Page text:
It’s been a double whammy for retail borrowers and investors, who continue to pay higher interest rates on loans while earning lower returns on their deposits. The Reserve Bank of India (RBI) has cut policy rates by 150 basis points (bps) in the past 15 months (since January 2015), but banks have reduced lending rates only by around half of that.
There has also been a 20 basis-point cut since the introduction of Marginal Cost of Funds-based Lending Rate (MCLR) regime on April 1.
Borrowers, obviously, have not benefited so much. In May 2011, an investor in State Bank of India (SBI)’s one-year fixed deposit rate would have earned 8.25 per cent whereas a home loan borrower would have paid 9.75 per cent (for loans of Rs 30-75 lakh).
Today, an investor in the one-year fixed deposit would earn 7.25 per cent and a home loan borrower would pay 9.5 per cent. In other words, the deposit rate has fallen by 100 basis points whereas the borrower’s rate has declined by just 25 bps, according to data from Bloomberg and SBI website.
Even a small reduction of 50 bps in lending rate can bring down the equated monthly instalments (EMI). It will also increase eligibility. If an individual can afford an EMI of Rs 70,000 a month at 9.5 per cent interest rate, he can get a home loan of Rs 75.1 lakh for 20 years. If the rates fall by 50 bps, he can borrow Rs 2.7 lakh more.
Banks had initially said they were unable to reduce the rates as they had to keep the deposit rates high to compete with the small savings schemes. Following this, the finance ministry reduced the interest rates and changed the periodicity at which interest rates on small saving schemes are calculated – from annually to quarterly. On various schemes, the rates were cut between 0.4 per cent and 1.3 per cent.
As the base rate proved ineffective for rate transmission, RBI came up with a new benchmark, MCLR. This was supposed to bring down the lending rates by banks faster than in the era of base rate. But in the two months since its implementation, MCLR, too, has proven ineffective. Acknowledging this, RBI Governor Raghuram Rajan termed MCLR a work in progress and said the central bank would review its implementation.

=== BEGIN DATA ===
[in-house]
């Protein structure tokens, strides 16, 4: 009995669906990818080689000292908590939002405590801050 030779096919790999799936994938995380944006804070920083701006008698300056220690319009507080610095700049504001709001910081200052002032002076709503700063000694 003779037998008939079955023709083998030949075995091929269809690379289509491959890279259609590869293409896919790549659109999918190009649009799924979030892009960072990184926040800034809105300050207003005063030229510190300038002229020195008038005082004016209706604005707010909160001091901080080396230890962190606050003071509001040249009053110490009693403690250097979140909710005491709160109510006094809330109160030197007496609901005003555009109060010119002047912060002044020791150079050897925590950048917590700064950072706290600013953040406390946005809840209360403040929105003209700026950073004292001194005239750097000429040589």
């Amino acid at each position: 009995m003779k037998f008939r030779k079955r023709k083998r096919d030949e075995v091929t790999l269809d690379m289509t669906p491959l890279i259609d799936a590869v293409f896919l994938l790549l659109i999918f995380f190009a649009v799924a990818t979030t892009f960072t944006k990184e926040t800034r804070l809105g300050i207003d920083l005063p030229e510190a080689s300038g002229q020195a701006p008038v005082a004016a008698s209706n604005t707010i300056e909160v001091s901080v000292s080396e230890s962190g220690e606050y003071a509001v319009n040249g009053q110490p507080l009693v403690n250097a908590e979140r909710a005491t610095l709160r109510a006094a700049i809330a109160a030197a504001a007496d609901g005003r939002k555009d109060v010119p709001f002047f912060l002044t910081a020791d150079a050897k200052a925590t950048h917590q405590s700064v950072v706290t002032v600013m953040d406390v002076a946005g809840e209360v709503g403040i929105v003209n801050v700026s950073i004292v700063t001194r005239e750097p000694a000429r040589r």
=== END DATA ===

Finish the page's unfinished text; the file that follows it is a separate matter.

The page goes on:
Rajiv Anand, executive director (retail banking) at Axis Bank, says: “The Reserve Bank of India wants to review the MCLR essentially to see if there is any impediment in the structure that is potentially impeding banks from lowering lending rates. But, ultimately, what rate banks lend at is a function of what rate we borrow. Now, the MCLR is the formula for setting the lending rate. While deposit rates have fallen, it will take some time for lending rates to come down.”
Analysts believe it will take at least two quarters before banks go for any meaningful reduction in lending rates. According to global rating agency Moody’s, the transmission of monetary policy will depend on the progress in the clean-up of banks’ balance sheets.
Sahil Kapoor, chief market strategist at Edelweiss Securities, explains: “Public sector banks don’t have the comfort to bring down their lending rates as they are grappling with the non-performing assets (NPAs) at present. Due to NPAs, they are facing liquidity problems and there hasn’t been any significant deposit growth. Unless the government infuses capital, they don’t have much choice.”
Siddharth Purohit, senior research analyst at Angel Broking, agrees. “Any significant lending rate cut should happen after two quarters, once the deposit rates come down further.”
So, keep your expectations low — at least for six months.
… As published in rediff.com by Tinesh Bhasin & Priya Nair